What Autism is to Me

It’s almost April, and the world will be lighting up blue for autism awareness.
I saw posts about autism before I had Austin. I saw friends changing their porch lights.

I saw it, but I really couldn’t relate. I hadn’t experienced autism.
Autism was something other people’s kids had.

Fast forward a few years, and our lives revolve around autism.  I read and research about it.
I analyze and obsess over whether we’re doing enough for Austin, or whether we’re doing too much.
Autism has taken over our lives in many ways.

In our home, autism looks like a sweet faced boy with chubby cheeks and dimples.
He has a smile that lights up his face. Sometimes it’s a sweet smile, other times it’s pure mischief.

In our home, autism is a little guy pulling our fingers constantly all day long. It’s how he shows us things he wants or needs, and he’s done it since he started walking.  It can be so draining. Sometimes I put my hands in my pockets or move them out of his reach because being pushed or pulled one more time makes me want to scream.

Then I feel terrible when he melts down because he can’t get to my hands. So I reach out and take his.

Autism is a ladder. We climb the ladder outside over and over to retrieve whatever Austin has thrown on the roof.
Shoes, socks, pens, goggles, hairbrushes, toothbrushes. Anything he gets his hands on can, and usually does, end up on the roof.

Autism is being on guard constantly. Austin doesn’t have any concept of danger. He doesn’t understand about busy streets, hot stove tops, or drowning.
Austin will take off at any given moment. I can’t let go of him at all when we’re out of the house.
It’s called “eloping”; something new I’ve learned recently.

In our home, autism is repetitive behaviors. Austin is either rocking on the couch, or he is throwing things and pulling our fingers and crying for us to get them back.
That’s it.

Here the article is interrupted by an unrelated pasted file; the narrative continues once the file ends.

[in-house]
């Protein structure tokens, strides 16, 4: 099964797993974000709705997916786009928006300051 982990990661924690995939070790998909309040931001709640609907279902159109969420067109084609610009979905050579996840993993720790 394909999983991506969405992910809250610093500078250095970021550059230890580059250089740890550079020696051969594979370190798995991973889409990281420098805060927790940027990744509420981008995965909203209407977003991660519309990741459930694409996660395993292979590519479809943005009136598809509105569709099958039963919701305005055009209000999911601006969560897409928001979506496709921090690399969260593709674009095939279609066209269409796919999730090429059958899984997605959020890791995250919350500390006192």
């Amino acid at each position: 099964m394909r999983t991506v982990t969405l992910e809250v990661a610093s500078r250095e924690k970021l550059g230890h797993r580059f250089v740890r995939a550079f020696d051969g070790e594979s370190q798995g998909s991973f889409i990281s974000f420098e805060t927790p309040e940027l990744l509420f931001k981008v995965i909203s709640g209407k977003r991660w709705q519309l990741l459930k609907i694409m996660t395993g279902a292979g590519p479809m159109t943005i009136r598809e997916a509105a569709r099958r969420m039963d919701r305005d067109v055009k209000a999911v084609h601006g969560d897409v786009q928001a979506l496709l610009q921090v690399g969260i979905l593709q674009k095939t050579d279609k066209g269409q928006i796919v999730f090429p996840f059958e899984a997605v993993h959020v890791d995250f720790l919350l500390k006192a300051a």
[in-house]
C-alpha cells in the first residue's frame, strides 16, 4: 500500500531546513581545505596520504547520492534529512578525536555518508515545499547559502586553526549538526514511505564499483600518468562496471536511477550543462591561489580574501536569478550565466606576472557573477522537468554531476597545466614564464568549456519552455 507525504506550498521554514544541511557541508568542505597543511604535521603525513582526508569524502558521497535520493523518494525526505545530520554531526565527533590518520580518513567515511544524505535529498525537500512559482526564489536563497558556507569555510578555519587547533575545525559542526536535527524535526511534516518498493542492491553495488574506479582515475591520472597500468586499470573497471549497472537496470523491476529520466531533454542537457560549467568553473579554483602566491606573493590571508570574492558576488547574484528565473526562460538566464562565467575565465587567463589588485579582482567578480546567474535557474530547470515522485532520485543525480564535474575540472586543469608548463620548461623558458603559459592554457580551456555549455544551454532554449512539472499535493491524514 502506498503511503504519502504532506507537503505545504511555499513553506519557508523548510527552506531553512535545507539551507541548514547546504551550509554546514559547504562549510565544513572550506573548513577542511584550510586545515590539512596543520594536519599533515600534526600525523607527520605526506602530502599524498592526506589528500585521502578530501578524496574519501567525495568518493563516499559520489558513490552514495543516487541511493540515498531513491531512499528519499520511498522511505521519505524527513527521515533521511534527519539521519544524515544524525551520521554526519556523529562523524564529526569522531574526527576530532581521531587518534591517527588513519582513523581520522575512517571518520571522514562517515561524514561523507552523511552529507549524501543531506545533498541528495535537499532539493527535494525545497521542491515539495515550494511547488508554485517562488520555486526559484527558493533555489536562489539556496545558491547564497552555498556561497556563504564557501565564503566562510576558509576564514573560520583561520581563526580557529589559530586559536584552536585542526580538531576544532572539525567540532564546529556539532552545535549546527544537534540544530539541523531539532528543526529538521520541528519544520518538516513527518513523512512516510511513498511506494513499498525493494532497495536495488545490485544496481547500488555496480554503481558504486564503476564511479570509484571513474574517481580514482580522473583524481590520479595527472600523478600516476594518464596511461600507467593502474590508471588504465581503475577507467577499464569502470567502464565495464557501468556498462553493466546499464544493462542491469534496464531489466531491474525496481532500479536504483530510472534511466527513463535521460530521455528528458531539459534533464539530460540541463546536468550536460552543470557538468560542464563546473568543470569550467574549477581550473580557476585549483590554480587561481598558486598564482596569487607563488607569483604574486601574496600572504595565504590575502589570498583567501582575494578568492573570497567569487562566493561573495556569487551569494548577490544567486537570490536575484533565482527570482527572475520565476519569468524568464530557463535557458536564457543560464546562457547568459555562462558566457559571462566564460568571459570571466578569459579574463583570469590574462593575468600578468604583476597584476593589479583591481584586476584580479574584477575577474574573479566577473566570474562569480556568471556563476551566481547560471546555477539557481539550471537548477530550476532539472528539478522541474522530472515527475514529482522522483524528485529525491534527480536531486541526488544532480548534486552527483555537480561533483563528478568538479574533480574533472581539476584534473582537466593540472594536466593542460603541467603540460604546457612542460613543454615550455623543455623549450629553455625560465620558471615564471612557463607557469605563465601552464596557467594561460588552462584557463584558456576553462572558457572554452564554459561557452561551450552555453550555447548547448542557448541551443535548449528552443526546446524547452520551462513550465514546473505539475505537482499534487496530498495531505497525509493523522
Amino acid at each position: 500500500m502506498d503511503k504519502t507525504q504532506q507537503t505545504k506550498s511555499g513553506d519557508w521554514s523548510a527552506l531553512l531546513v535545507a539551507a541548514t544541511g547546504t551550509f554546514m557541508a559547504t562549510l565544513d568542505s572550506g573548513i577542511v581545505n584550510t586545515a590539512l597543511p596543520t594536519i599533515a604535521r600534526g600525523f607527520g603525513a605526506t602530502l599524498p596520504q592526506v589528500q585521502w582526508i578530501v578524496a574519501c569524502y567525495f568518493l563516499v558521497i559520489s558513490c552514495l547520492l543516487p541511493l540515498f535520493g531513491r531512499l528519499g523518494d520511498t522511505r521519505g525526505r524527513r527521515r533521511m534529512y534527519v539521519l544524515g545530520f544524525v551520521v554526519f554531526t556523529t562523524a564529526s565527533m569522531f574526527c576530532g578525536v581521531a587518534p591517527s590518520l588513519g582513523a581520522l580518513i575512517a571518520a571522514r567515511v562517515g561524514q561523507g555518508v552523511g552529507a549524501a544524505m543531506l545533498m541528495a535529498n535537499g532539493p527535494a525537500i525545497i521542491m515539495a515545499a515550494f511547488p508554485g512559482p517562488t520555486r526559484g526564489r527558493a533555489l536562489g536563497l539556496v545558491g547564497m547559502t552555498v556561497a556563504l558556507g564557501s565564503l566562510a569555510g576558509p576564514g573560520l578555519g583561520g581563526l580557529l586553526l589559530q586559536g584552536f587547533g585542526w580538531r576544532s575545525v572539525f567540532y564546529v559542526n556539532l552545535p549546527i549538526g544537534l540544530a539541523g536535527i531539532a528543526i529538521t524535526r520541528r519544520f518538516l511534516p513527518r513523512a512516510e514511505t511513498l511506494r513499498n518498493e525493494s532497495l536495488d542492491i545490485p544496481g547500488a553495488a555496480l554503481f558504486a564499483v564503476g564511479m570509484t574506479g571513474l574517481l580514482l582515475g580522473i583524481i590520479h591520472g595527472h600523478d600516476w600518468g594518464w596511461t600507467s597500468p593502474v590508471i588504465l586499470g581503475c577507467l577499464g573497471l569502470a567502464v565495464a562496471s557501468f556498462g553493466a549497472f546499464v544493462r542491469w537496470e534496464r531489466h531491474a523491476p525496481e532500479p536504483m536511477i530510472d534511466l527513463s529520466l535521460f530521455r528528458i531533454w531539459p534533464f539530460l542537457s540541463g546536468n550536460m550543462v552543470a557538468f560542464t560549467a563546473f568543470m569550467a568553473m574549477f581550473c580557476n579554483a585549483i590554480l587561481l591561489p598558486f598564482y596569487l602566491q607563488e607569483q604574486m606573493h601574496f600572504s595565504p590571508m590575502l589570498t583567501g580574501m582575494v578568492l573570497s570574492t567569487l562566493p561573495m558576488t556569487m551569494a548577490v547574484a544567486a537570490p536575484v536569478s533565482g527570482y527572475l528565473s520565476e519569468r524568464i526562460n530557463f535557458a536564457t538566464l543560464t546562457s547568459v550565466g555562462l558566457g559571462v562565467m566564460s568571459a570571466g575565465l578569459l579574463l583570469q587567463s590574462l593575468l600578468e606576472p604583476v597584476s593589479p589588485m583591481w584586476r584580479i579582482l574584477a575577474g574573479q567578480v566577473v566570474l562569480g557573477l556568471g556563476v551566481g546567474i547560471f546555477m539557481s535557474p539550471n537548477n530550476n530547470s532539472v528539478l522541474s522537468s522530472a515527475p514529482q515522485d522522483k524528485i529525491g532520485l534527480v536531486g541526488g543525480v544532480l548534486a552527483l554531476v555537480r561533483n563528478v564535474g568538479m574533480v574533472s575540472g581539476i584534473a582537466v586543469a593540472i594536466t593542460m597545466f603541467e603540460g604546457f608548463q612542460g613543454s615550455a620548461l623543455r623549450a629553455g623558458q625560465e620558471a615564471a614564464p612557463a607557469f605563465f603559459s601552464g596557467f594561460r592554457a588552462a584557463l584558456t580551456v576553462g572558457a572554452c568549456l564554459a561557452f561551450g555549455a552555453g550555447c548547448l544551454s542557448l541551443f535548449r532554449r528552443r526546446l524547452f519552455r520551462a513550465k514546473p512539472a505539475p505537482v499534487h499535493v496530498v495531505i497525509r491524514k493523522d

Sometimes I envy other families whose autistic children will use an iPad or who are obsessed with trains.
I look forward to the day Austin finds an interest other than throwing!
To us, autism is long nights. Austin’s little mind can’t seem to stop, and a lot of times he is awake all hours of the night.
Sometimes I don’t sleep, even when Austin is peaceful. My fears about his future take over in those dark, quiet hours when I’m not distracted by other things.


 To us, autism is the indescribable joy of hearing those long awaited first words. The kind of joy that spills out from your eyes and rolls down your cheeks.


Autism has allowed us to see our girls love their little brother in a way we wouldn’t have otherwise. Their bond is unique and beautiful. When Austin throws his goggles in the car, his biggest sister, Emma, waits for a red light, then unbuckles her seat belt and retrieves them for him.  I don’t ask her to do it, and she never complains.
The patience and compassion I see in both girls is a gift that autism has brought to our family.
In our home, autism is a little boy who is the light of our lives.  A boy who is a beautiful gift, perfectly designed the way God created him to be.

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